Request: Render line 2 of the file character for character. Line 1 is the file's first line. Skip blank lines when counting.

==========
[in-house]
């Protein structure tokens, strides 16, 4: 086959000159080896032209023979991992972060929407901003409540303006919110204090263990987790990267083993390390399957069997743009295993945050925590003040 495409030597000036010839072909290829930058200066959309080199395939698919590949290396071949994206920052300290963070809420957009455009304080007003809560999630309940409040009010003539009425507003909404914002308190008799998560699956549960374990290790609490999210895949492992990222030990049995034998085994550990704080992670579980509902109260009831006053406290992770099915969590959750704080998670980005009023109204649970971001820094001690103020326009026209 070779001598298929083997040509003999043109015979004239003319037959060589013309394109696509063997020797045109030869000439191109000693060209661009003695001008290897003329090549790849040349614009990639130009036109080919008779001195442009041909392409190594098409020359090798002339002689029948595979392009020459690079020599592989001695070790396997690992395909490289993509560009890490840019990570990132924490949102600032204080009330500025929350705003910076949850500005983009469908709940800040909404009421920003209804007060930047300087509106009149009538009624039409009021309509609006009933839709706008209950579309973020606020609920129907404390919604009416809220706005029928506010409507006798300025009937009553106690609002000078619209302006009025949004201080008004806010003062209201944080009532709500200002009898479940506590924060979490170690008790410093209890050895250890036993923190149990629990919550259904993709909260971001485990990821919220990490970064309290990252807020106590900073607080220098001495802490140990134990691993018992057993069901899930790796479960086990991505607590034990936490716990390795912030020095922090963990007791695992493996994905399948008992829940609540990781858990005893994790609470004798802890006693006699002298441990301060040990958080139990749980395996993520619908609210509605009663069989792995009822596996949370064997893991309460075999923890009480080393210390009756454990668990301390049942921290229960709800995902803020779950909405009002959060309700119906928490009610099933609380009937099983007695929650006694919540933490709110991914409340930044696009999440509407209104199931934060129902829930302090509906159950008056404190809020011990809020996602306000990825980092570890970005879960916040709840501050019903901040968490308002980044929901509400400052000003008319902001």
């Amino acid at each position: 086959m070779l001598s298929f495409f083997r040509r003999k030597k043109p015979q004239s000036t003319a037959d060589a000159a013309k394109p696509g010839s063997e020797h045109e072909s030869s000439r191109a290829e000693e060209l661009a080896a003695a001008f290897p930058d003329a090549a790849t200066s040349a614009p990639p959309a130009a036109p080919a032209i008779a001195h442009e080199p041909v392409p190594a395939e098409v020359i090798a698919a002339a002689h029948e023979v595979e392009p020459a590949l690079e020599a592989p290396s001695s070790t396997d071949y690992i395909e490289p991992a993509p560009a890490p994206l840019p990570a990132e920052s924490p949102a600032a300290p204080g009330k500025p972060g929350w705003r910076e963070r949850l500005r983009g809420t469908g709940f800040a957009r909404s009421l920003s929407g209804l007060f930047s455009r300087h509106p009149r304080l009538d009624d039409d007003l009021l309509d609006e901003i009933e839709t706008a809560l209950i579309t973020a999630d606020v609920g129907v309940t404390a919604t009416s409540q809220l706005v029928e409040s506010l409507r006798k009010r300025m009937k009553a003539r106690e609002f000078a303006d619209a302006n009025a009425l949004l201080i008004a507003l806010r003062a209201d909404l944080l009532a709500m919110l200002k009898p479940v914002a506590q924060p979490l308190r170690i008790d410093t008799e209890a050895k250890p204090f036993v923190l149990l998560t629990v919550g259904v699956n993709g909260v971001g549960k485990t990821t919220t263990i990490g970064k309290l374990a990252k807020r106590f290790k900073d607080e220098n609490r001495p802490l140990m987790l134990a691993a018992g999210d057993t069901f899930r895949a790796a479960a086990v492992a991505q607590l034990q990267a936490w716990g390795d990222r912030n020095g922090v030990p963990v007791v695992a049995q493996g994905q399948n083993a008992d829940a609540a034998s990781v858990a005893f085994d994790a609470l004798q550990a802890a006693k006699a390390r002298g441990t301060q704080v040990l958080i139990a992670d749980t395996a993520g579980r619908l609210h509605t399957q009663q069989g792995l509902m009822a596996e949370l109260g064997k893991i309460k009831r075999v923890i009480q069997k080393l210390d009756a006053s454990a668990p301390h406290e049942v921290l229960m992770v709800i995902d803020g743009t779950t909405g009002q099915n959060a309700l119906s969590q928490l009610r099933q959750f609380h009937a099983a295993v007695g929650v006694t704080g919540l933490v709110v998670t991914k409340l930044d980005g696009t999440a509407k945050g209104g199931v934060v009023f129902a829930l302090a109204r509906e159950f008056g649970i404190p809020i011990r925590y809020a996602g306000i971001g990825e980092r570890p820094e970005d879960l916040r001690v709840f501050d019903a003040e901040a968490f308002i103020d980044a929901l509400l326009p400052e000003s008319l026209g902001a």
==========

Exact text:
């Protein structure tokens, strides 16, 4: 086959000159080896032209023979991992972060929407901003409540303006919110204090263990987790990267083993390390399957069997743009295993945050925590003040 495409030597000036010839072909290829930058200066959309080199395939698919590949290396071949994206920052300290963070809420957009455009304080007003809560999630309940409040009010003539009425507003909404914002308190008799998560699956549960374990290790609490999210895949492992990222030990049995034998085994550990704080992670579980509902109260009831006053406290992770099915969590959750704080998670980005009023109204649970971001820094001690103020326009026209 070779001598298929083997040509003999043109015979004239003319037959060589013309394109696509063997020797045109030869000439191109000693060209661009003695001008290897003329090549790849040349614009990639130009036109080919008779001195442009041909392409190594098409020359090798002339002689029948595979392009020459690079020599592989001695070790396997690992395909490289993509560009890490840019990570990132924490949102600032204080009330500025929350705003910076949850500005983009469908709940800040909404009421920003209804007060930047300087509106009149009538009624039409009021309509609006009933839709706008209950579309973020606020609920129907404390919604009416809220706005029928506010409507006798300025009937009553106690609002000078619209302006009025949004201080008004806010003062209201944080009532709500200002009898479940506590924060979490170690008790410093209890050895250890036993923190149990629990919550259904993709909260971001485990990821919220990490970064309290990252807020106590900073607080220098001495802490140990134990691993018992057993069901899930790796479960086990991505607590034990936490716990390795912030020095922090963990007791695992493996994905399948008992829940609540990781858990005893994790609470004798802890006693006699002298441990301060040990958080139990749980395996993520619908609210509605009663069989792995009822596996949370064997893991309460075999923890009480080393210390009756454990668990301390049942921290229960709800995902803020779950909405009002959060309700119906928490009610099933609380009937099983007695929650006694919540933490709110991914409340930044696009999440509407209104199931934060129902829930302090509906159950008056404190809020011990809020996602306000990825980092570890970005879960916040709840501050019903901040968490308002980044929901509400400052000003008319902001």